The gardens’ herbarium contains specimens dating from the 1840s to the present day, some 80 percent from Maine. The collectors represented include Edward B. Chamberlain, a botanist who had a home in the Bristol area; Albion Hodgkin, who grew up in Boothbay; and Norman Fassett, a famous botanist who lived at Ocean Point in the summer and is buried in Boothbay. There are small contributions from the collections of two of Maine’s best-known botanists, Kate Furbish and Merritt Fernald, too.

Melissa Cullina, right, a research botanist, helps volunteer Susan Wall, left, with a specimen she is transferring to archival paper.

Cullina pulled out some of the oldest plants in the collection, duplicate specimens donated by the Pringle Herbarium at the University of Vermont, including a pitcher plant that has lost some of its former glory but is still in excellent condition.

“These specimens were collected by Aaron Young Jr., who lived from 1819 to 1898,” Cullina said. “He was writing a flora of Maine, but he was doing it by making specimens of the flora of Maine. He started his botanical survey in 1847 on Katahdin. He was sort of requisitioned by the state to do it, so these were from the late 1840s and probably some from the 1850s.”

The volunteers come once a month to work as a group, but now that they have this dedicated space – the botany lab and the adjoining herbarium room – they work individually or in pairs as well. For the mounting, they use a special glue ordered from the Missouri Botanical Gardens. In a corner of the botany lab sit three old-fashioned plant presses filled with plants ready to be mounted. The volunteers have mounted so many plants they can’t, of course, remember them all, but Wall recalls those that were particularly challenging, like a plant from the genus Galium that had “just dozens and dozens of these tiny little leaves.”

“The things that have really been so special to me,” Cullina said, “are when I’ve seen the same plant as someone else in the same place, but 100 years later.”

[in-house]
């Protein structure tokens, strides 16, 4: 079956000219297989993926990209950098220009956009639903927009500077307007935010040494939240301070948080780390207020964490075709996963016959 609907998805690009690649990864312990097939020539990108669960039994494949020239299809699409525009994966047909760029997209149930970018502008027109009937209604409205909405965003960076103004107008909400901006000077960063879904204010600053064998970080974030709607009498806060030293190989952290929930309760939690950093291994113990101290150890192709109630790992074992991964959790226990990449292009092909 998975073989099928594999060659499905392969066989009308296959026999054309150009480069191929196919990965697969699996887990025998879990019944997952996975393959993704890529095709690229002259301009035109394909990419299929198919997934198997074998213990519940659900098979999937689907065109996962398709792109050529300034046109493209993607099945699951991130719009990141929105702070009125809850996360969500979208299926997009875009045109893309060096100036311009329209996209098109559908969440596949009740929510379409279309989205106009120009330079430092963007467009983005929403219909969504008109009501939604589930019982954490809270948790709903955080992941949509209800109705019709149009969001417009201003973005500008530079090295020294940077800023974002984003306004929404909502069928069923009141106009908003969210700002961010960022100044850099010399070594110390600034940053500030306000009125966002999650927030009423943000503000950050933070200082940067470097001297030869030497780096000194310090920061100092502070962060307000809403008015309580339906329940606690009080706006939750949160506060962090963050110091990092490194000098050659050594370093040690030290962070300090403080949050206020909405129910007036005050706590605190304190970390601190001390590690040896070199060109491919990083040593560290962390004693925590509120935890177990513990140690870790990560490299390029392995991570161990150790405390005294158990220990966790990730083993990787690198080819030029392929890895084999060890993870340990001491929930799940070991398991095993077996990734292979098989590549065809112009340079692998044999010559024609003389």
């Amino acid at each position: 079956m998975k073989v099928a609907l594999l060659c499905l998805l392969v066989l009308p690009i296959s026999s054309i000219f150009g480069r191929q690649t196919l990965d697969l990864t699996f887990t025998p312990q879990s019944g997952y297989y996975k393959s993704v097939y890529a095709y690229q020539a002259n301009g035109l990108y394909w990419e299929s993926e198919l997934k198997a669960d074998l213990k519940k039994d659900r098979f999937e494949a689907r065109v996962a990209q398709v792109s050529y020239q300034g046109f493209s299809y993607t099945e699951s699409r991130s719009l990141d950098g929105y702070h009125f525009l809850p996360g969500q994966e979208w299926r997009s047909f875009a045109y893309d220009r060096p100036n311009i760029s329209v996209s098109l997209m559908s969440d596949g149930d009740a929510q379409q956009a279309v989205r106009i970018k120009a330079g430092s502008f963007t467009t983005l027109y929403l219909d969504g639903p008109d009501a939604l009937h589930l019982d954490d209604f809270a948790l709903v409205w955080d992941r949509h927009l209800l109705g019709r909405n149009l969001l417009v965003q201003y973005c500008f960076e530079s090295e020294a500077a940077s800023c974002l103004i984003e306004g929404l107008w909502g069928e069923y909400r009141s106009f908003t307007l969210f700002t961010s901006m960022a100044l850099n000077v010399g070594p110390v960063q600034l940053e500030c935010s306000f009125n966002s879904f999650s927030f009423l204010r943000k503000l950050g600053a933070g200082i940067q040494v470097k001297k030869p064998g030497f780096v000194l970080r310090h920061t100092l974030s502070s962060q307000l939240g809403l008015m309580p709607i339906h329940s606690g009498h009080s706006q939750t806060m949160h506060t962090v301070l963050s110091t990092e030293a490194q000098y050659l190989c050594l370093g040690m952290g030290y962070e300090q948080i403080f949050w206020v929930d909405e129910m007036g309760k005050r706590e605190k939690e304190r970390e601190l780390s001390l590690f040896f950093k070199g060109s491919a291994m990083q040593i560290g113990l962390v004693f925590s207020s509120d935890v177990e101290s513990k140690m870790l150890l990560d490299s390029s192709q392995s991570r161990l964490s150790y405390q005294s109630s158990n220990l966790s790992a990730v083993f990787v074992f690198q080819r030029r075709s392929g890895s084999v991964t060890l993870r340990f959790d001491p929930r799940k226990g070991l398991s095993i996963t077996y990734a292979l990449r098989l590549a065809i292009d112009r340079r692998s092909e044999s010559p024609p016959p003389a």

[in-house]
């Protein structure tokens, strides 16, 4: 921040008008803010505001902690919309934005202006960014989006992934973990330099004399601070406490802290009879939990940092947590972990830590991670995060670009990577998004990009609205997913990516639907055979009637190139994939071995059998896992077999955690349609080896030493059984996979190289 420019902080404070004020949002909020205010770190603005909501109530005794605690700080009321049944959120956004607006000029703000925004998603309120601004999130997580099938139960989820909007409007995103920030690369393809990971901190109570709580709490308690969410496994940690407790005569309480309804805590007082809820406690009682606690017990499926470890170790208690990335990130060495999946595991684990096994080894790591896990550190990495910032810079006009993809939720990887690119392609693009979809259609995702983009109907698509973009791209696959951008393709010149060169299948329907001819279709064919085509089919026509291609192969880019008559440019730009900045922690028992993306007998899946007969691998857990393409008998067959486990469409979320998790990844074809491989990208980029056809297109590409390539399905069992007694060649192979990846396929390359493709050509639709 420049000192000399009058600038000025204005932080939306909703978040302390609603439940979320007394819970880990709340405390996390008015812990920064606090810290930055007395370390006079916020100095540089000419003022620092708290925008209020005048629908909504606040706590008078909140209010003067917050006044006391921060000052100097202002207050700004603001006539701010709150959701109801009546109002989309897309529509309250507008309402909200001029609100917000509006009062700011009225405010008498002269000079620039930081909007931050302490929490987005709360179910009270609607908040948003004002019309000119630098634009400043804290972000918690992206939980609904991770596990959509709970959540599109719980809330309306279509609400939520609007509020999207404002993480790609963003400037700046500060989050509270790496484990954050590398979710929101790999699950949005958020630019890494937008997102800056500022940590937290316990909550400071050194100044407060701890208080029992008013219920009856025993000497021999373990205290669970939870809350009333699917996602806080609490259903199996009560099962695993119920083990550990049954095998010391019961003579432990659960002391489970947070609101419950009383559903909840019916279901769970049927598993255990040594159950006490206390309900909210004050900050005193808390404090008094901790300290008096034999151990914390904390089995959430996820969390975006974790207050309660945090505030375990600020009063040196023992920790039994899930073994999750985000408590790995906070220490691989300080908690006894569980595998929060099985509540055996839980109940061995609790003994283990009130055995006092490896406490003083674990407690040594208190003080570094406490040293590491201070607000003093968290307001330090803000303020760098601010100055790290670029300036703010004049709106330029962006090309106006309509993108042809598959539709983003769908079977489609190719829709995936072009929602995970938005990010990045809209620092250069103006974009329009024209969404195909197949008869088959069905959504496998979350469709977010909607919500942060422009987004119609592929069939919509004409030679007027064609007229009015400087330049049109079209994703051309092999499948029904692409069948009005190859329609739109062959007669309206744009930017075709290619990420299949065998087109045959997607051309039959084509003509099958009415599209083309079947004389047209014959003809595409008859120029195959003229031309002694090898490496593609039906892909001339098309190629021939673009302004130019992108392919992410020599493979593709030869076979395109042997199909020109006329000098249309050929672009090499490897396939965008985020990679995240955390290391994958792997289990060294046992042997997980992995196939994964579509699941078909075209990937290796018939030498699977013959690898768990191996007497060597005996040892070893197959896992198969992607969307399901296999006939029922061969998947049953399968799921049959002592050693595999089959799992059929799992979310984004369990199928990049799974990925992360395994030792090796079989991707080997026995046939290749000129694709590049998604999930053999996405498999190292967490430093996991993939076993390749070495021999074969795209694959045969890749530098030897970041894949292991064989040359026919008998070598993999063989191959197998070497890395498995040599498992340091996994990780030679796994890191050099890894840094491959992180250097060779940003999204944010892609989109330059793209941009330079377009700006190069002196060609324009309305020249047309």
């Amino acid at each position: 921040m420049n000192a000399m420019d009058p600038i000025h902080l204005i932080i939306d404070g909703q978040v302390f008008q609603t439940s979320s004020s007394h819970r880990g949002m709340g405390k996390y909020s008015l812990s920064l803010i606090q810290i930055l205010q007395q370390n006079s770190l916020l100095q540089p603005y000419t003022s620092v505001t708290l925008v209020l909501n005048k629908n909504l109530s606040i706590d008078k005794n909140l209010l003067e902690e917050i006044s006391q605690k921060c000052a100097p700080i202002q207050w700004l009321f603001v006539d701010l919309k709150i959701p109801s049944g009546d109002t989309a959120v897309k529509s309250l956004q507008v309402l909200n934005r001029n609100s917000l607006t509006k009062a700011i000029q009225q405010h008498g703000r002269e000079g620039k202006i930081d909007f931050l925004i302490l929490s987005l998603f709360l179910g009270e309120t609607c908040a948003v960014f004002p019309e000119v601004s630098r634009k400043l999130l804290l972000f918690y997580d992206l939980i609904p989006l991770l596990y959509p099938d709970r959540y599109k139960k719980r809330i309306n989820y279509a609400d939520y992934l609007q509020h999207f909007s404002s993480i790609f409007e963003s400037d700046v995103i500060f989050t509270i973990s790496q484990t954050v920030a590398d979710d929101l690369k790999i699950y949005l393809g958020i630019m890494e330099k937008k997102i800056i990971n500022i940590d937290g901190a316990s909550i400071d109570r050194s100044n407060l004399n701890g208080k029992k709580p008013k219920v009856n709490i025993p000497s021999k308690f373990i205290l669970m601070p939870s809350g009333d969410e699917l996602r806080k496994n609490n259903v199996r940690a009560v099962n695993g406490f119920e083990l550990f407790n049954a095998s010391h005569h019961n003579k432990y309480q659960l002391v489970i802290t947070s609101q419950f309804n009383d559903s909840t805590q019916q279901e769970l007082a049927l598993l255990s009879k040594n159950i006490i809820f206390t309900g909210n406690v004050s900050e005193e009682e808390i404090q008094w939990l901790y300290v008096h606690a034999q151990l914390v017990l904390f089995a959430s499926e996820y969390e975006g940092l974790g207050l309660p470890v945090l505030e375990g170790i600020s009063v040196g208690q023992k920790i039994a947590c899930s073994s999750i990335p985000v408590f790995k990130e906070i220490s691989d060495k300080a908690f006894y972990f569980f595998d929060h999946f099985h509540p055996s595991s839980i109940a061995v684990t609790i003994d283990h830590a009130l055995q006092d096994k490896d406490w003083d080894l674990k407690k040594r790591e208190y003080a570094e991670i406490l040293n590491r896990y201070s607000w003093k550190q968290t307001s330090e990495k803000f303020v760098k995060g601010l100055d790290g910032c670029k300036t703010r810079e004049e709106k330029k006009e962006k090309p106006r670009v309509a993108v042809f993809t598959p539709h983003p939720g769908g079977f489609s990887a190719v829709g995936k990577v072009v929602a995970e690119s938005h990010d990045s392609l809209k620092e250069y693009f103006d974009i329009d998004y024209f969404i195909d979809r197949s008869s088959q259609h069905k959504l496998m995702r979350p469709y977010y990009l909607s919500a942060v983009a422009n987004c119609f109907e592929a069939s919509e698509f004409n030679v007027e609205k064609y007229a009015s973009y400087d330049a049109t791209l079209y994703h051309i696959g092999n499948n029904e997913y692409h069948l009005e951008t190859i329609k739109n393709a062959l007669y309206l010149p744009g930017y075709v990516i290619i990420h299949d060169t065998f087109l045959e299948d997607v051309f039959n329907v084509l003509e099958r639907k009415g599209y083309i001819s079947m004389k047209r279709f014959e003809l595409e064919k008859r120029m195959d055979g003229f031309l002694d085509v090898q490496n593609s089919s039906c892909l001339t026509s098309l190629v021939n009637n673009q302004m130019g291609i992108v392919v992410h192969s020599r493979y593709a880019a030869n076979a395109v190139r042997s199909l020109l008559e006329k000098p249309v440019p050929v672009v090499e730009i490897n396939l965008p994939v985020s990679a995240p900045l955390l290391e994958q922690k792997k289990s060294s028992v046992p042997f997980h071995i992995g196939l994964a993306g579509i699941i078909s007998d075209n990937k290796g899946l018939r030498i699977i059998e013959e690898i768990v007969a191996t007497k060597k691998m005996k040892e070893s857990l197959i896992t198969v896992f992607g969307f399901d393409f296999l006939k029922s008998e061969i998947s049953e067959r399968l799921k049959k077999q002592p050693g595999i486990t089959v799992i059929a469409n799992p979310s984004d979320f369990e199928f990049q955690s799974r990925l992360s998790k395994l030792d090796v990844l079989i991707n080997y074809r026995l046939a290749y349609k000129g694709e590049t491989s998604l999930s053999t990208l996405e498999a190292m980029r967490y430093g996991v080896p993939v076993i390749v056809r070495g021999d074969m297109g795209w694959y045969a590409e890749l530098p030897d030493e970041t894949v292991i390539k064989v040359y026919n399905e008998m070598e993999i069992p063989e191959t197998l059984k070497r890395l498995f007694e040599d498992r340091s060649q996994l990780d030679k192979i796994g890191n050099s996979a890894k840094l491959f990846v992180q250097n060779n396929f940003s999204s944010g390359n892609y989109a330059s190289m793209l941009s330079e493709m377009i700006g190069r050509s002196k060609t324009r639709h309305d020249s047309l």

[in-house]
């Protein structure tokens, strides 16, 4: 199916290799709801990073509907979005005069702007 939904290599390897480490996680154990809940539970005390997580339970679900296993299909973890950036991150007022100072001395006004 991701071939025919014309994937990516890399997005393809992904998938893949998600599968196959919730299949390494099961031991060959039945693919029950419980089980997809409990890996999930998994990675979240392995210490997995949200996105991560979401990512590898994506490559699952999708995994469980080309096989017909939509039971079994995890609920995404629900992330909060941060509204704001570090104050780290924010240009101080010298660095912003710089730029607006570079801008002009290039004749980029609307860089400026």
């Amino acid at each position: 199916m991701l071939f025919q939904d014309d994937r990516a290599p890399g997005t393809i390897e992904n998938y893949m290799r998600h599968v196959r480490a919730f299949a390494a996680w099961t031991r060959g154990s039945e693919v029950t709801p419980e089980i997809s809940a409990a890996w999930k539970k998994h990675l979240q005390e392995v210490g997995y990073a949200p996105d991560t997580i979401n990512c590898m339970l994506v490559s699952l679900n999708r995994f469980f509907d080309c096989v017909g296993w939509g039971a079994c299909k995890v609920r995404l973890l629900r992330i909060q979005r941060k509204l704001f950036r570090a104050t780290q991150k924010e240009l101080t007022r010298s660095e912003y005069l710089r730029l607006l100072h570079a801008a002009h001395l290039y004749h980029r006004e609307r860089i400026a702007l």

Cullina does all the labeling, then the mounted plants sit with weights on them to ensure they’re well attached.

“It seems like such an archaic way of preserving something, doesn’t it?” Hoyt remarked.

Before being filed in one of the herbarium’s five cabinets, the plants go into a freezer for a week to prevent any pests from being introduced into the collection.

LICHENS AND MOSSES AND FUNGI, OH MY

The botanical gardens enters all of its label data online so researchers eventually will be able to sort the specimens by collector, county, date and so on, but it hasn’t yet started imaging the plants.

Many major herbaria have already digitized their collections, but for smaller collections it’s a slower process.

Hoyt Walbridge, another member of the team of volunteers working on the growing herbarium.

Langley said the College of the Atlantic is working on photographing plants, but she expects the project to take a few years. Acadia National Park co-manages the college’s herbarium because about a quarter of the collection is from the park and offshore islands. The data manager at the park is handling the herbarium’s digitization, Langely said, “but he has a lot of things on his plate.”

According to Cullina, the Consortium of Northeastern Herbaria received grants a few years ago from the National Science Foundation to help smaller regional herbaria digitize their collections.

Campbell said the University of Maine started its database 25 years ago. Information on all of its collections is now databased and available on national websites. The university started imaging in 2014, using two of the National Science Foundation grants to pay for photographing the vascular plants and fungi.

“Some larger places even have conveyor belts for imaging,” Campbell said. “A good graduate student can do 30 or 40 in an hour, so it’s slow going.”

All of the university’s higher plants have been imaged and are available to the public, Campbell said, but none of the mosses or lichens have yet been photographed. The fungi are somewhere in between.

Campbell wanted to fund a study of how climate change has affected plants in the alpine zone of Mount Katahdin, looking at flowering times, but the herbarium’s grants did not cover that expense.

That means there’s still lots of room for growth.

Meredith Goad can be contacted at 791-6332 or at:

[email protected]

Twitter: MeredithGoad